According to multiple sources Sunday evening, December 29, seven-time World Champion Formula 1 racer Michael Schumacher lies in critical condition in a French hospital Sunday following a ski accident in the French Alps. Mr. Schumacher's head reportedly hit a rock when he fell on an unmarked slope; he was wearing a protective helmet, say reports.
CNN reports that the champion driver "was skiing off-piste (on unmarked slopes) in the mountains of Meribel resort between Georges Bauduis Piste and La Biche Piste." The accident happened just after 11:00 a.m. local time, according to Meribel Director, Christophe Gernignon-Lecomte.
According to a statement published by Formula 1, Schumacher was taken by helicopter to a local hospital in Moutiers, then later transferred to the University Hospital Center of Grenoble.
According to F1, the hospital said the former racer came to them with "a severe head injury with coma on arrival, which required neurosurgical intervention immediately."
Mr. Schumacher was reportedly on a skiing trip with his family when the accident occurred.
Twitter filled with well wishes for the champion from racers around the motorsport community once news broke Sunday evening that his condition had deteriorated from what was reported earlier in the day.
Current Formula 1 driver for Vodaphone McLaren Mercedes, Jenson Button, wrote, "My thoughts are with Michael Schumacher at this tough time.. Michael more than anyone has the strength to pull through this."
Former British racing driver, Martin Brundle, posted, "Come on Michael, give us one of those race stints at pure qualifying pace to win through, like you used to. You can do it."
Former NASCAR Sprint Cup Champion, Brad Keselowski, wrote, "Thinking about him. So sad."
Indy Car multi-champion Dario Franchitti, who himself is recovering from injuries from a racing accident this year in Houston that ended his career, posted Sunday evening, "My thoughts are with Michael Schumacher and his family. If anyone can pull through this though it's him. #positivethinking #fighter."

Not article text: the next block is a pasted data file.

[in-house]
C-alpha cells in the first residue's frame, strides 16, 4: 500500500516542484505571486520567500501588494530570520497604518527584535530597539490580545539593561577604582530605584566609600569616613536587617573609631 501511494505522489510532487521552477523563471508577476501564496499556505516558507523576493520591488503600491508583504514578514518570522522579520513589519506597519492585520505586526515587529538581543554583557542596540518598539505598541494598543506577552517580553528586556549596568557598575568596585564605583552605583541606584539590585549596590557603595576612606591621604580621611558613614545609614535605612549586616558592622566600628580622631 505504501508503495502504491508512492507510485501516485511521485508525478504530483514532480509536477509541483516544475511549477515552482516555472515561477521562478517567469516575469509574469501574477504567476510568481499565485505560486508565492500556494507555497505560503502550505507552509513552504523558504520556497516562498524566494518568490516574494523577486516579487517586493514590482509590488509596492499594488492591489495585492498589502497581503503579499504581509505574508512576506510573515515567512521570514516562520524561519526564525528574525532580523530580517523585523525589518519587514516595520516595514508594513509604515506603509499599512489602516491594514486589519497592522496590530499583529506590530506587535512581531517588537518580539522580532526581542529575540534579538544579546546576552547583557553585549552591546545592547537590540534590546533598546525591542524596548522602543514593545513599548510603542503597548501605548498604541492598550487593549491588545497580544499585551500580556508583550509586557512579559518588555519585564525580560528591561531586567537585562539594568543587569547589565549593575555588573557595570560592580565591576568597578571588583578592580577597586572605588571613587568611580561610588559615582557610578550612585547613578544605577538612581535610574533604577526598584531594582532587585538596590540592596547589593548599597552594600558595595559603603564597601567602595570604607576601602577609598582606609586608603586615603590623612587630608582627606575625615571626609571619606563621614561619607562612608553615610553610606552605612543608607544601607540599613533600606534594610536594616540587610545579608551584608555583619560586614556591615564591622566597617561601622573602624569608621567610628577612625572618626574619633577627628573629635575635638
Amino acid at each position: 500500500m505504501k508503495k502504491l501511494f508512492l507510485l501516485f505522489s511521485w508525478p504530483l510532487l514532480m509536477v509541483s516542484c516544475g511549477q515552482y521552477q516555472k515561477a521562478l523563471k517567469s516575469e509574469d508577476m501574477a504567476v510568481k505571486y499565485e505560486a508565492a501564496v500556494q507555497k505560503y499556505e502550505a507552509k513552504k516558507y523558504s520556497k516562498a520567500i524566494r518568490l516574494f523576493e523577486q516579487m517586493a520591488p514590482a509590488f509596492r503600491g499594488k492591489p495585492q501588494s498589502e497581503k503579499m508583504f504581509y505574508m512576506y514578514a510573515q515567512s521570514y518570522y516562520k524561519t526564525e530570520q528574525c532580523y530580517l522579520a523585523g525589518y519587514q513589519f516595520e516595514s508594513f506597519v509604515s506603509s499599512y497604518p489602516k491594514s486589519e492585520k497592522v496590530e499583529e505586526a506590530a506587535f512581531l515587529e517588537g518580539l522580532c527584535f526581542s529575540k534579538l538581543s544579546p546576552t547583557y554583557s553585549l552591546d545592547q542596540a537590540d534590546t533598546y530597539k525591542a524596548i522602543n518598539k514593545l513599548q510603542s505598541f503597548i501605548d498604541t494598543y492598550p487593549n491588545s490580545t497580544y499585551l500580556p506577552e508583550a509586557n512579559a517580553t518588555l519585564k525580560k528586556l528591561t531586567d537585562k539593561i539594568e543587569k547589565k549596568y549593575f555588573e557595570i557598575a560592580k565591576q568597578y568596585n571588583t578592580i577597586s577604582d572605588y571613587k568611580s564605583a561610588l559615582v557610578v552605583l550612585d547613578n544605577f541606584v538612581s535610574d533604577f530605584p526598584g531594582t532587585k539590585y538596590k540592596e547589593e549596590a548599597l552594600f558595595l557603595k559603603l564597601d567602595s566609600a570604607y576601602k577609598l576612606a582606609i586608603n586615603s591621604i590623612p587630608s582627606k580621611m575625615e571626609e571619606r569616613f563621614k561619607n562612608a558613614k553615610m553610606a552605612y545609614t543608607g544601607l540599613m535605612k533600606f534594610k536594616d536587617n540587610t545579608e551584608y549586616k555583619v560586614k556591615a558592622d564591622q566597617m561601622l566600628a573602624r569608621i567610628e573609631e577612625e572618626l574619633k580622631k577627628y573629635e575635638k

Michael Schumacher won the Formula 1 World Championship a record-breaking seven times -- in 1994 and 1995 for Benetton; in 2000, 2001, 2002, 2003, and 2004 for Ferrari. When Williams racer Ayrton Senna died tragically at Imola in 1994, Schumacher was right behind him in second place. Many observers point to that moment and his first championship that year as the passing of the torch from the Senna era in Formula 1 to the Schumacher era in the sport.
After first retiring at the end of the 2006 season, the champion returned to Formula 1 in 2010 to race for Mercedes; however, he did not do as well and retired again at the end of the 2012 season.
More news on this story will be published on this page when updates become available. However, hospital sources have told media not to expect continuous updates on Mr. Schumacher's health.
12/29/13, 7:55 p.m. ET: American Formula 1 World Champion Mario Andretti posts to Twitter, "I will be very grateful to hear positive news on Michael Schumacher. I'm as anxious as everyone. I hope my prayers will be heard."
ABOUT THE AUTHOR: Connie Ann Kirk, Ph.D. has been credentialed by the FIA to write about Formula 1. With a historic racer from upstate New York, she is writing a book about racers and racing.